Homer CCSD 33C
Goodings Grove Luther J. Schilling William E. Young William J. Butler
Hadley Middle Homer Jr. High
Contact: Charla Brautigam, Communications/Public Relations Manager
email@example.com | 708-226-7628
For Immediate Release:
Aug. 24, 2016
Homer 33C schools rank among the best in Will County
Efforts to prepare Future Ready students are paying off in Homer School District 33C.
According to a recent Chicago magazine article, Homer 33C schools are among the “Best Public Schools” in Will County.
“We are proud to make Chicago magazine’s Top 10 list of Best Public Schools in Will County,” said Superintendent Kara Coglianese. “Our teachers and staff work hard to prepare Future Ready students and it’s reassuring to know our efforts are paying off.”
The magazine looked at a number of factors, including spending per pupil, PARCC attainment, NWEA/Map growth in reading and math and results from the Illinois 5Essentials Survey to determine the Top Elementary Schools and High Schools in Six Counties.
Listed among the Top 10 elementary schools in Will County are Goodings Grove at No. 3, William J. Butler at No. 6 and Luther J. Schilling at No. 7.
“Students in Homer 33C continue to perform above the state average, demonstrating growth on local and state assessments,” said Kathleen Robinson, assistant superintendent for instruction. “We attribute this to rigorous curricular expectations, a high quality teaching staff and supportive families and community.”
Coming in at No. 1 on the Will County list was Eisenhower Academy in Joliet. The No. 2 slot went to Anna McDonald School in Manhattan.
The article can be viewed in its entirety at http://chi.mg/2bt6Hbr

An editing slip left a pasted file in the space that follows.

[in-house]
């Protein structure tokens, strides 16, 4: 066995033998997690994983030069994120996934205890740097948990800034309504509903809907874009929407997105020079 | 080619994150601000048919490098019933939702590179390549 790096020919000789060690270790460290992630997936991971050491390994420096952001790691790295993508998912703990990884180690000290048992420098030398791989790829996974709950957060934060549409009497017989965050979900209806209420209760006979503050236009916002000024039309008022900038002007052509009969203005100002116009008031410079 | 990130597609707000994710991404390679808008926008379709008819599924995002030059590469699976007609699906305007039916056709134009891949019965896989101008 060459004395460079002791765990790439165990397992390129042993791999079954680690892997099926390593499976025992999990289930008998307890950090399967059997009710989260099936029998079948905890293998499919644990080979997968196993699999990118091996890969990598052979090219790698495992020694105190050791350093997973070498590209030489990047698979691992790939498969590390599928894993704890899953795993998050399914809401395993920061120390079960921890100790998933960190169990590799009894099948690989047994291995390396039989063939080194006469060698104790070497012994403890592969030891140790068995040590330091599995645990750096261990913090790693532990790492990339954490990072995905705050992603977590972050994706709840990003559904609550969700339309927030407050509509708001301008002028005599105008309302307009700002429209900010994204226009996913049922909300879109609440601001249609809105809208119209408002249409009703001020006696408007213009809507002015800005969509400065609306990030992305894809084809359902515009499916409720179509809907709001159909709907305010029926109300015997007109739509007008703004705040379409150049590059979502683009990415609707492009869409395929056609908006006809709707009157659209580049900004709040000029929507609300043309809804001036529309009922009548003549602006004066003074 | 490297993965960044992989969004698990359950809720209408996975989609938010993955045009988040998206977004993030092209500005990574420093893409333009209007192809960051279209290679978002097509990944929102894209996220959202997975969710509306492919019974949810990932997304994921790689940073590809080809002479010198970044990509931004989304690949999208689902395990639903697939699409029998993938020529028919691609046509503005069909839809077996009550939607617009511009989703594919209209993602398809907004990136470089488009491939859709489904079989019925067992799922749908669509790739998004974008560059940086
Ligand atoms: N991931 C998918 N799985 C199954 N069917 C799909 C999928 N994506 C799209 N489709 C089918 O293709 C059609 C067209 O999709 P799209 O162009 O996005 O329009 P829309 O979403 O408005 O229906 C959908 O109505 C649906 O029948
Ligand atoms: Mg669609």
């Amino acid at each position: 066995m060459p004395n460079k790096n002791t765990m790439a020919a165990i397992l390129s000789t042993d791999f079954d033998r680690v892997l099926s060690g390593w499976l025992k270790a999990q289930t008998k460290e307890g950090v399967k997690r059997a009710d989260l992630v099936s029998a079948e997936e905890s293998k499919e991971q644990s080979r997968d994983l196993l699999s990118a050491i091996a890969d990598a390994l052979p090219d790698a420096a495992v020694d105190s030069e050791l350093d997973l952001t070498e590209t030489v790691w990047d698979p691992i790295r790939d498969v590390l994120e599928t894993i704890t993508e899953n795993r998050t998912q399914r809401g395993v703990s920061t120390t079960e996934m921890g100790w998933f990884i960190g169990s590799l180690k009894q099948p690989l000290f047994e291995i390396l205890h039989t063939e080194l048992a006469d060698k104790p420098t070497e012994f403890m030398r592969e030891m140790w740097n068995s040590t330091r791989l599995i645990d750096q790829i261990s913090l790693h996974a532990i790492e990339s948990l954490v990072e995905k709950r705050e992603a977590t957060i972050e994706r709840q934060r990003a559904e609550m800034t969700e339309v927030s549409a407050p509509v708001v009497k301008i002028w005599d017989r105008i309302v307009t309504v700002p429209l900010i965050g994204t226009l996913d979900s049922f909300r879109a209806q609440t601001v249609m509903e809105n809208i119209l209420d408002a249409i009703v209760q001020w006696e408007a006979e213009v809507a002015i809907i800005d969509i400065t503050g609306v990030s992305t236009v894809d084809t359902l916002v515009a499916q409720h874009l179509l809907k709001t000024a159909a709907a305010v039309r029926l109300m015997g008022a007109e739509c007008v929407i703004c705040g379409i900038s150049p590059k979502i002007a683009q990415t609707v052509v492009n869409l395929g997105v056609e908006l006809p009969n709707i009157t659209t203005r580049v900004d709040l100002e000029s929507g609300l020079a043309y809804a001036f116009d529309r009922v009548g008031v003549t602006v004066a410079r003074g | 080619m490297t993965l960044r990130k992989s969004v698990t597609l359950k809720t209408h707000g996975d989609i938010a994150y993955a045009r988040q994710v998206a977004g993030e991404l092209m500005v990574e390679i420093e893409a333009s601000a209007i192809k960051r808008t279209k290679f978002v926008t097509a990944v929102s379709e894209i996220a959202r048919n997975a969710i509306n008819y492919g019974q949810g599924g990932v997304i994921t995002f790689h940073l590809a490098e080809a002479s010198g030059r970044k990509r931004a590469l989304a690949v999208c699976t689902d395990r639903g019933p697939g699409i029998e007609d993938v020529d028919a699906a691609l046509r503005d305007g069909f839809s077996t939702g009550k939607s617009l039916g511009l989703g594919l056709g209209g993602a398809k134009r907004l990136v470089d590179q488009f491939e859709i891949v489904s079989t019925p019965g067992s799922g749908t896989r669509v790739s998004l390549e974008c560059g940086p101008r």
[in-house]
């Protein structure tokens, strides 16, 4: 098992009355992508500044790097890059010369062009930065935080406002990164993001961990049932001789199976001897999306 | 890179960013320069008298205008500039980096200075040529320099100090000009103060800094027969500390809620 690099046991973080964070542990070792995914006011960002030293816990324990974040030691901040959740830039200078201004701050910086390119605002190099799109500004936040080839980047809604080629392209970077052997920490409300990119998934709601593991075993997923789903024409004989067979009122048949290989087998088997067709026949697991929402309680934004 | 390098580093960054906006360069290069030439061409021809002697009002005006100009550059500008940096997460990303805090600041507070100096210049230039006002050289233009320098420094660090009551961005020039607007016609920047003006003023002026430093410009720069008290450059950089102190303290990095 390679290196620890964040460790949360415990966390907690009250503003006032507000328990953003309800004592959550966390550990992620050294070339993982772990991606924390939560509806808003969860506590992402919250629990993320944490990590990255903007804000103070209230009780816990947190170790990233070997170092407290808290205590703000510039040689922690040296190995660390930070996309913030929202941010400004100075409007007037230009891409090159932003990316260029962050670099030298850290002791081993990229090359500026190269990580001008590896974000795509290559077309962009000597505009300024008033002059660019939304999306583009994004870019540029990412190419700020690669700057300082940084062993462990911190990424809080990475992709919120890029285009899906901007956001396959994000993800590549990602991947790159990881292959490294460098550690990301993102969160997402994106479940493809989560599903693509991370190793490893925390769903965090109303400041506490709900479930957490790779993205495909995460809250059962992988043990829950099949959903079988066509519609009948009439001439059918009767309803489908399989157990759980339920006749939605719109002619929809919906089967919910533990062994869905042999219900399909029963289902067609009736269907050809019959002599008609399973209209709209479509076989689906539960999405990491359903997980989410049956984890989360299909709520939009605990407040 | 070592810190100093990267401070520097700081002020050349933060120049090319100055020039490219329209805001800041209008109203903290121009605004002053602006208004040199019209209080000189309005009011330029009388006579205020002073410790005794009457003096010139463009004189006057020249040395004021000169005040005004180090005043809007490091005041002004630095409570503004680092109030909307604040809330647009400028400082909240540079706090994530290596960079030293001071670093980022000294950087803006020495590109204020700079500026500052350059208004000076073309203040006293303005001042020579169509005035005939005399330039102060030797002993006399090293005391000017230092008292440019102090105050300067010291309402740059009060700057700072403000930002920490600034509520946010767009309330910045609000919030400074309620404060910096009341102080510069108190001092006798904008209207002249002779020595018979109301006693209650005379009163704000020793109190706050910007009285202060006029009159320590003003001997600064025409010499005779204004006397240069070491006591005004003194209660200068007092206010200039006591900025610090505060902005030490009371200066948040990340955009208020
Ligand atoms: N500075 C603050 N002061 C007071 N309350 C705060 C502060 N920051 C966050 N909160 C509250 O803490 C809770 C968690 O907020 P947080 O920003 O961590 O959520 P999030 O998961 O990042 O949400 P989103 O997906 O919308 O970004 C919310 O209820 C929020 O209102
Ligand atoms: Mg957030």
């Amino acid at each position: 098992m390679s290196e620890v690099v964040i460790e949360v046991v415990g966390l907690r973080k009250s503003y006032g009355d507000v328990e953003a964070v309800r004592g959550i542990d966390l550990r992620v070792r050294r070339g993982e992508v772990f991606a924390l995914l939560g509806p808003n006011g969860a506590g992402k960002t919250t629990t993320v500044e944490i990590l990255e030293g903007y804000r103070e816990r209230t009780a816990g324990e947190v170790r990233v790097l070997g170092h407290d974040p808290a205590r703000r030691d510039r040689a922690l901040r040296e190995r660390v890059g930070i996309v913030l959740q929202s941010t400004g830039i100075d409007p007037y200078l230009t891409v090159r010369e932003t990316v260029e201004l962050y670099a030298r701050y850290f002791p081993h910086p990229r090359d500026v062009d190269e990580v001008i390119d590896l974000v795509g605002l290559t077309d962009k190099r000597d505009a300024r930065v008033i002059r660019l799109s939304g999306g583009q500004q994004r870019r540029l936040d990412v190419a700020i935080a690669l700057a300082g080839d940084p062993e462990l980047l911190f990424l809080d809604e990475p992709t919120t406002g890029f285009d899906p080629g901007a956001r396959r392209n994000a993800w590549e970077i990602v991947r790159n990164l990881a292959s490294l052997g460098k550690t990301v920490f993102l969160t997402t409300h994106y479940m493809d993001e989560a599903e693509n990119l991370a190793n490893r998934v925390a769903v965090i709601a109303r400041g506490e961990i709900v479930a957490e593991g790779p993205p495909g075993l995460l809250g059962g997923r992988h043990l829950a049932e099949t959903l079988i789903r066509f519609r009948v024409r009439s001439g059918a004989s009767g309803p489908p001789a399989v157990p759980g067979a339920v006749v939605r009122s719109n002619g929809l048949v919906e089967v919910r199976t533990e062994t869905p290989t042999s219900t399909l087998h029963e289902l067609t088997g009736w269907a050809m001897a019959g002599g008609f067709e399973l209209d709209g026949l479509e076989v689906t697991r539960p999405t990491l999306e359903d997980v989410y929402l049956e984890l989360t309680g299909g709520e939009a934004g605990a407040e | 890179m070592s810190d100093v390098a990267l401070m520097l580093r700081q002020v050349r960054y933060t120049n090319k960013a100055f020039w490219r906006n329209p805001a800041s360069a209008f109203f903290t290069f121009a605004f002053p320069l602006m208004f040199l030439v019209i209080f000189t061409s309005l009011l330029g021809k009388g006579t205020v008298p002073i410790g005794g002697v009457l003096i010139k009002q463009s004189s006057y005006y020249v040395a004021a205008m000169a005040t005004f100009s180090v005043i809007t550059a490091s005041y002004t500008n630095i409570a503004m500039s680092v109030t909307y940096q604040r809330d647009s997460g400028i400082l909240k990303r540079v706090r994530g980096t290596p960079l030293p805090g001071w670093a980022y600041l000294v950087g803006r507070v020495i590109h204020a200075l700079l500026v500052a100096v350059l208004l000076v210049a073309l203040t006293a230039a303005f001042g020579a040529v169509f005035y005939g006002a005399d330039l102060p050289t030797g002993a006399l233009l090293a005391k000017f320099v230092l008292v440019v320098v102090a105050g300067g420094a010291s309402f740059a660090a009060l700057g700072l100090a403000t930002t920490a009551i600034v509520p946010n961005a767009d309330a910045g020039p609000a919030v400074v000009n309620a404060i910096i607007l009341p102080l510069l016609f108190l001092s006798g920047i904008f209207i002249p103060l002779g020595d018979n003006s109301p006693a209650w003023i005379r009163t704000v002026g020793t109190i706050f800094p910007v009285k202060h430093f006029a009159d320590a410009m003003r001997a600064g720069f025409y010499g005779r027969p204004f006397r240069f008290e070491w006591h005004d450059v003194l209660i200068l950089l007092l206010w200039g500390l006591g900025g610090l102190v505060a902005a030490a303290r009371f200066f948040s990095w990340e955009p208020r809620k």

Homer School District 33 joined the Future Ready movement in 2013, committing itself to empowering students for success in a dynamic world.
It began investing in 21st century learning tools, including Chromebooks, iPads, 3D printers, Spheros and Google apps, and opened three STEAM (Science, Technology, Engineering, Art and Math) labs at Homer Junior High School and Hadley Middle School.
Students are learning how to write computer code, build Lego robots and design structures, roller coasters and 3D objects. More importantly, they’re learning how to articulate their thoughts and ideas with the use of multiple media and technologies.
Starting this school year, every child in grades 3-8 will have his own Chromebook or repurposed laptop to work with on a daily basis. They will be taking notes, conducting research, completing assignments and taking tests or quizzes on the devices.
“We want our students to possess the advanced tech skills and critical thinking skills that will give them an edge in life,” said Coglianese. “That means preparing them for a world of global competition and faster communications.”
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